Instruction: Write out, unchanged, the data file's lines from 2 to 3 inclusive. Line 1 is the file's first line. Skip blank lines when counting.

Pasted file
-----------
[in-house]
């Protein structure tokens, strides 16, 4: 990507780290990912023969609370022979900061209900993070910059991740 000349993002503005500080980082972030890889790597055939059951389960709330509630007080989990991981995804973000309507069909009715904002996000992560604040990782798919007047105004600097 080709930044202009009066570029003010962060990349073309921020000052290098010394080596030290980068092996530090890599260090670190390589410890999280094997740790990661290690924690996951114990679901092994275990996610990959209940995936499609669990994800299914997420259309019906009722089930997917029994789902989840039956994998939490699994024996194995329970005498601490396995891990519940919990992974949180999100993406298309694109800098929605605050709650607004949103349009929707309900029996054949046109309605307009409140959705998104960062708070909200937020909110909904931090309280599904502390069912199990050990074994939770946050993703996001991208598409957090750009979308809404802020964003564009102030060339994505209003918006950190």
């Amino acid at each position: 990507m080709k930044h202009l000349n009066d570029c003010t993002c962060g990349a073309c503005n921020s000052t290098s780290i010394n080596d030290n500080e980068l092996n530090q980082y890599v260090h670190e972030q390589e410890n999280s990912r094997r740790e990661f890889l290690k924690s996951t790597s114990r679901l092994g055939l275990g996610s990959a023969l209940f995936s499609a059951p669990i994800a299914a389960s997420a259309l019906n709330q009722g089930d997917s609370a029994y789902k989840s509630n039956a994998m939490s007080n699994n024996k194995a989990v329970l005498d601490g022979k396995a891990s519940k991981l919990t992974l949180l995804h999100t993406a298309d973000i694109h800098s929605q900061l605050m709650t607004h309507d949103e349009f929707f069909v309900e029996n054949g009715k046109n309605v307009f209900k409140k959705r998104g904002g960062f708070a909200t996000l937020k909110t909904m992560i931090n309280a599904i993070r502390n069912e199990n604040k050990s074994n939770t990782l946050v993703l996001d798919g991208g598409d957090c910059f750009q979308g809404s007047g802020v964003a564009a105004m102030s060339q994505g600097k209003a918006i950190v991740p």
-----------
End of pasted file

């Protein structure tokens, strides 16, 4: 990507780290990912023969609370022979900061209900993070910059991740 000349993002503005500080980082972030890889790597055939059951389960709330509630007080989990991981995804973000309507069909009715904002996000992560604040990782798919007047105004600097 080709930044202009009066570029003010962060990349073309921020000052290098010394080596030290980068092996530090890599260090670190390589410890999280094997740790990661290690924690996951114990679901092994275990996610990959209940995936499609669990994800299914997420259309019906009722089930997917029994789902989840039956994998939490699994024996194995329970005498601490396995891990519940919990992974949180999100993406298309694109800098929605605050709650607004949103349009929707309900029996054949046109309605307009409140959705998104960062708070909200937020909110909904931090309280599904502390069912199990050990074994939770946050993703996001991208598409957090750009979308809404802020964003564009102030060339994505209003918006950190």
């Amino acid at each position: 990507m080709k930044h202009l000349n009066d570029c003010t993002c962060g990349a073309c503005n921020s000052t290098s780290i010394n080596d030290n500080e980068l092996n530090q980082y890599v260090h670190e972030q390589e410890n999280s990912r094997r740790e990661f890889l290690k924690s996951t790597s114990r679901l092994g055939l275990g996610s990959a023969l209940f995936s499609a059951p669990i994800a299914a389960s997420a259309l019906n709330q009722g089930d997917s609370a029994y789902k989840s509630n039956a994998m939490s007080n699994n024996k194995a989990v329970l005498d601490g022979k396995a891990s519940k991981l919990t992974l949180l995804h999100t993406a298309d973000i694109h800098s929605q900061l605050m709650t607004h309507d949103e349009f929707f069909v309900e029996n054949g009715k046109n309605v307009f209900k409140k959705r998104g904002g960062f708070a909200t996000l937020k909110t909904m992560i931090n309280a599904i993070r502390n069912e199990n604040k050990s074994n939770t990782l946050v993703l996001d798919g991208g598409d957090c910059f750009q979308g809404s007047g802020v964003a564009a105004m102030s060339q994505g600097k209003a918006i950190v991740p």